I was a kid growing up on the east side of Detroit in the early '60s and fancied myself a ballplayer, as we all did. Neither of my parents enjoyed sports, so I had never been to Tiger Stadium. I finally went with my scout troop and took my mitt so I could catch the foul ball I was sure would be hit my way. Our seats were down the first-base line and we had a great view of right field. As the game progressed, I watched players hit the ball and I said, "I can do that." I watched them field the ball and I said, "I can do that." I watched them throw the ball and I said, "I can do that." I already had my major-league career mapped out in my mind.
Late in the game, there was a runner of the opposing team on second base. The batter hit a screaming line drive into the corner in right field. All eyes turned toward Kaline, then at the peak of his powers. My jaw dropped as he ran the WRONG WAY. Then, as if there was an actor's mark in the grass, he skidded to a halt, whirled and watched the ball carom off the wall straight into his glove. He whirled again and fired toward home plate. The ball passed over first base about three feet off the ground, bounced once and then straight into the catcher's glove. The runner was out.
I quietly put my glove under my seat. "I ain't NEVER going to be able to do that."
His hitting feats got more attention, but Kaline owned right field at Tiger Stadium and, I swear, when the ball left the bat he knew where it would hit on the wall and where it would then go. Momentarily, he was playing billiards in addition to baseball. No one else could've done it.
And in all my future years at the park, no one did.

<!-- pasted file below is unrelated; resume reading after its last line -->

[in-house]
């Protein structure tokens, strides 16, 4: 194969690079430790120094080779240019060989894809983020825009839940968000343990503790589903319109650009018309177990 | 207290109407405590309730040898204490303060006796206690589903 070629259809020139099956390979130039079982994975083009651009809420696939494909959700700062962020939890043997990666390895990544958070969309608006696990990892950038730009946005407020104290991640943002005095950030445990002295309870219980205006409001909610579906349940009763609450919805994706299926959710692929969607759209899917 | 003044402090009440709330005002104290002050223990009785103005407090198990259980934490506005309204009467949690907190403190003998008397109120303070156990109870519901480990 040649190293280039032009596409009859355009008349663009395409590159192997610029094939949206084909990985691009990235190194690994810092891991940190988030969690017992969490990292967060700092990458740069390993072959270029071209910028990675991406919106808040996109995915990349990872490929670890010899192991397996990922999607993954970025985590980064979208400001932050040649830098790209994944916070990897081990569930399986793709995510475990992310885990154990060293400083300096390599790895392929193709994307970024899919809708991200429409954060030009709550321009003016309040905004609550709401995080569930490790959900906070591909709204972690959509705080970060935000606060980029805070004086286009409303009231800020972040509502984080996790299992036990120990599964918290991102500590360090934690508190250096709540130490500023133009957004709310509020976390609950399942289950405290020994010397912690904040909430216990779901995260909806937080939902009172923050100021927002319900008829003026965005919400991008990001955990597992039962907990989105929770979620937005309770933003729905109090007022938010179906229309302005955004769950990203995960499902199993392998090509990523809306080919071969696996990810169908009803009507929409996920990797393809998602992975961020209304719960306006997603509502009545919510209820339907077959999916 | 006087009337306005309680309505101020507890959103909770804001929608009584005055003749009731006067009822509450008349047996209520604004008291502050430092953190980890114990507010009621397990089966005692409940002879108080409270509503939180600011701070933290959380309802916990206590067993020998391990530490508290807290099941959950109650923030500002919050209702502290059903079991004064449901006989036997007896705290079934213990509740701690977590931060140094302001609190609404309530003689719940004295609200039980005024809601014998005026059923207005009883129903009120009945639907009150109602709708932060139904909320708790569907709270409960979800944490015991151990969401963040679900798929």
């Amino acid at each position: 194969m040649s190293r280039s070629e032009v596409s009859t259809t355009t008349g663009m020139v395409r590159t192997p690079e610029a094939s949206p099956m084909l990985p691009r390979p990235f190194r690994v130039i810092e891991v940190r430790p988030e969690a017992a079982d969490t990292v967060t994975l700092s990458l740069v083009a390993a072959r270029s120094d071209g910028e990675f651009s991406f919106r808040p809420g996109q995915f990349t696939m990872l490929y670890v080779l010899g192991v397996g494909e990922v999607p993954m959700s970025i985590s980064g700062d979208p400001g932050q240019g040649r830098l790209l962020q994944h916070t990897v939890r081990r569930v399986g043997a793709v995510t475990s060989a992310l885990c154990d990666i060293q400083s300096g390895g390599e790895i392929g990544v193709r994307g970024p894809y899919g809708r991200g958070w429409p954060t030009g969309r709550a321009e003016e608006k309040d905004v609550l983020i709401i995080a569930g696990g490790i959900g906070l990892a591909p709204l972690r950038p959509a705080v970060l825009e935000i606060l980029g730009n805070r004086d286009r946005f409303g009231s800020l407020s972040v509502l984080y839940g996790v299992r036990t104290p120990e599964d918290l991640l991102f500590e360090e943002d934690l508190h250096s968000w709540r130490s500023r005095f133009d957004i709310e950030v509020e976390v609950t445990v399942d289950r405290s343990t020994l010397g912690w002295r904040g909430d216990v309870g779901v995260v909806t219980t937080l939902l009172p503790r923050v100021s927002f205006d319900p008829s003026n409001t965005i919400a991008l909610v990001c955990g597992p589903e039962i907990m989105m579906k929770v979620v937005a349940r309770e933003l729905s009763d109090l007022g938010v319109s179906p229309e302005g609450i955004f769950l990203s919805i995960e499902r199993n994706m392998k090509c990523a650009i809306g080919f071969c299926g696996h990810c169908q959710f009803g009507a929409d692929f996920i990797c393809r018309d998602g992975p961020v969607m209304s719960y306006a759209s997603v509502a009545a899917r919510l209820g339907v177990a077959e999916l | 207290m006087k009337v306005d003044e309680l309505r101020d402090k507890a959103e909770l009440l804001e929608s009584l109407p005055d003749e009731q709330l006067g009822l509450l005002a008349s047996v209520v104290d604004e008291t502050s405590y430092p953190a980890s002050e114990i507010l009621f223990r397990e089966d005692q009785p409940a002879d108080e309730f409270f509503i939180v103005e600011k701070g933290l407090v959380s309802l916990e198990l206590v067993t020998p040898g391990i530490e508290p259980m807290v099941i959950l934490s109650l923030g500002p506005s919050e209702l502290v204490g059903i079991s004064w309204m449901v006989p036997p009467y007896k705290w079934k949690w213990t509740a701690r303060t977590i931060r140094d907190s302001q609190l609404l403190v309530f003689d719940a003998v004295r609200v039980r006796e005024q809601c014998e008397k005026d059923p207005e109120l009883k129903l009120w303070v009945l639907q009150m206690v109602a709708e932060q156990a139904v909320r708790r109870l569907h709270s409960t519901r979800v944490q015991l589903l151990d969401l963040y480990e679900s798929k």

In the mid-90s, Mr. Kaline was playing golf in a Tigers golf outing at a course I lived on. On the eighth hole where I lived, I ran into the foursome that he was playing in. I say out loud to the other three golfers, "What's it like to play with the BEST right fielder to ever play the game of baseball?" He had a huge smile on his face and I offer them a beer. I then ask him to sign a bat for me. He says he will do it after the round. He says, "What condo are you in?" I say, "2297."
Never in a million years did I think he would stop by. About four hours go by, and I get a knock on my door. And standing there is none other than Al Kaline, "Mr. Tiger." I invite him in and he sees that I am a fan and an autograph collector. I told him I was at his induction in 1980 in Cooperstown.
He looked around the condo and had little stories about the pictures, jerseys and baseballs I had. It was so amazing to have him tell his stories.
Then he says to me, "Where's the bat?" I give it to him and he signs and says, "What else do you want me to sign?" He must have signed 15 things for me.
He was so gracious and will be one of the coolest things that I have ever experienced.
My Kaline story was back in 2012. I found out earlier in the day they were potentially sending Al in to Erie, Pa., to work with (former Tiger Nick) Castellanos on transitioning to the outfield. Sure enough, I walk into manager Chris Cron’s office and he was sitting in the corner. I didn’t see him right away and Cron sort of gave me a head nod and I made eye contact with Al. He immediately stood up and introduced himself to me. I was shell-shocked at first, and the whole time I was thinking, "Man, this guy who did everything possible in the game and a living legend is a great human to stand up and come introduce himself to me."
So I was just planning on dropping off whatever I needed to drop to Cron, and Al invited me to stick around and chat. He went on a bit of a rant how he hated to be the “back-in-my-day” kind of guy, but that back in his day, you were embarrassed as a hitter to strike out, and how in today’s game it was too widely an acceptable part of the game. I was in there for about a half-hour and just taken aback at what a wonderful guy he was.
Note: Gania works for the Erie SeaWolves, the Tigers' Double-A affiliate.